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including watts. >> the hospital was a very important step forward. it was a way of saying that the watts up rising was frankly something that could have been and should have been avoided. >>reporter: but within a few years, that hope dimmed. amid mounting horror stories of patient neglect and medical incompetence. patients were dying and needlessly. the facility soon got the nickname of killing king. >> she's dying and nurses don't want to help. >>reporter: this video shows patien patients nurses standing around while a woman lay suffering on the floor of the er for 40
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minutes before she died >> it's medical malpractice. these are circumstances those working there who work hard do not wish to hear but the facts are what they are. the patients were being compromised and there's no excuse and it resulted in the hospital being closed. >> with them closing it, it looked as if martin luther king had died again. that hurt. that really hurt. we was promised. if i talk about that too much, i'll cry. >>reporter: be people throw up their arms and say you gave us heaven and now you give us hell? >> they had a riot to get the hospital. not going to have another riot. not going to do that. we're going to find a way to get that hospital back. >>reporter: the voices of the community were very, very clear
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that a new hospital had to be built. martin luther king community hospital opened in july to a very optimistic future. >> the most important is that this hospital was built on a model of the affordable care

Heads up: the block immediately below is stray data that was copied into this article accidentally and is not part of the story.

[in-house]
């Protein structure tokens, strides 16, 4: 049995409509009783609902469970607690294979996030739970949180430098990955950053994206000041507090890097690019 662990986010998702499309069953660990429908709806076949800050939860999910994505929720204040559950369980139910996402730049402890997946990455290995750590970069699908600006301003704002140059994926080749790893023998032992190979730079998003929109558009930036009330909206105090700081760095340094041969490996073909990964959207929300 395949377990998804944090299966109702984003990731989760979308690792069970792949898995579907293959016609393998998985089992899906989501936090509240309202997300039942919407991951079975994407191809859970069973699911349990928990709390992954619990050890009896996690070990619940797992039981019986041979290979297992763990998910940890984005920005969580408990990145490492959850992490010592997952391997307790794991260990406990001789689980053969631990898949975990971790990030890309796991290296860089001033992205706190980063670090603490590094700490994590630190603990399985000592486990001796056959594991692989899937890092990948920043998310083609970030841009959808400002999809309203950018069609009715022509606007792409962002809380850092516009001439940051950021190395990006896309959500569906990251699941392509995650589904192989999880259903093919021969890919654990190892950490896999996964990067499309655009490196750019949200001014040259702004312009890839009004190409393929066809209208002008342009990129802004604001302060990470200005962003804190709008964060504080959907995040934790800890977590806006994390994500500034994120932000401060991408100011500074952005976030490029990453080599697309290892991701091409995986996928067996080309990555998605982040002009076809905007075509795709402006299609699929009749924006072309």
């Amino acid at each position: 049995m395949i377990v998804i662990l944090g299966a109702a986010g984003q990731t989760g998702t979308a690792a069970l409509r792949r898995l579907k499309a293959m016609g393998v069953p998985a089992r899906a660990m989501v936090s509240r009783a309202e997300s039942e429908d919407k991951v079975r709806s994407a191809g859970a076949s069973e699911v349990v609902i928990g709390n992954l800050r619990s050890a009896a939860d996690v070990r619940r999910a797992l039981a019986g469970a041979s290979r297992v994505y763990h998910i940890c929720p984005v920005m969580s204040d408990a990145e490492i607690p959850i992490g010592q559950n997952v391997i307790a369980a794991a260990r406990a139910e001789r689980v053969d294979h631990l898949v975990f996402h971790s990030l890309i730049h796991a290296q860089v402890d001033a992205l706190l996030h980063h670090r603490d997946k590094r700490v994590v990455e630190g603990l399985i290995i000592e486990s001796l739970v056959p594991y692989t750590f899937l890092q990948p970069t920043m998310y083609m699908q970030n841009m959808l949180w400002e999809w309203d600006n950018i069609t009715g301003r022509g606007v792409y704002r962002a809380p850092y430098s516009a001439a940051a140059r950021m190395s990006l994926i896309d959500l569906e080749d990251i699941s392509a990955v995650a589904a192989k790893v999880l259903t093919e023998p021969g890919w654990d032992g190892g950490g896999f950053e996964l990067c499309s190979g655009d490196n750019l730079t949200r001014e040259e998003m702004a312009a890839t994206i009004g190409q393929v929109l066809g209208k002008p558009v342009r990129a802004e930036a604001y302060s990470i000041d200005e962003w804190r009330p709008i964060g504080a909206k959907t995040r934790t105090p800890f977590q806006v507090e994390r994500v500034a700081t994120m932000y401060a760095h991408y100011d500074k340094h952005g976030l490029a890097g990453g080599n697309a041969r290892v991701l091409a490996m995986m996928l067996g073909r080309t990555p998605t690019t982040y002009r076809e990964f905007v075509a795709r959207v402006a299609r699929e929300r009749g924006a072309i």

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act. >> the medical campus features state of the art facilities that provide preventive care. 900 patients are served at this facility every day. >> this hospital was really built with the idea of patient comfort and modern equipment. >> i want to show you an emergency department room. this machine tells the pharmacy when a dose is done and so they know that they need to send up another dose. >> this device houses the translation and they can connect it to 238 languages available on our list. >> what does this mean to the community? >> i think it's a sign that the community really does care about them but it's not just the people in the beverly hills that are entitled to the best care.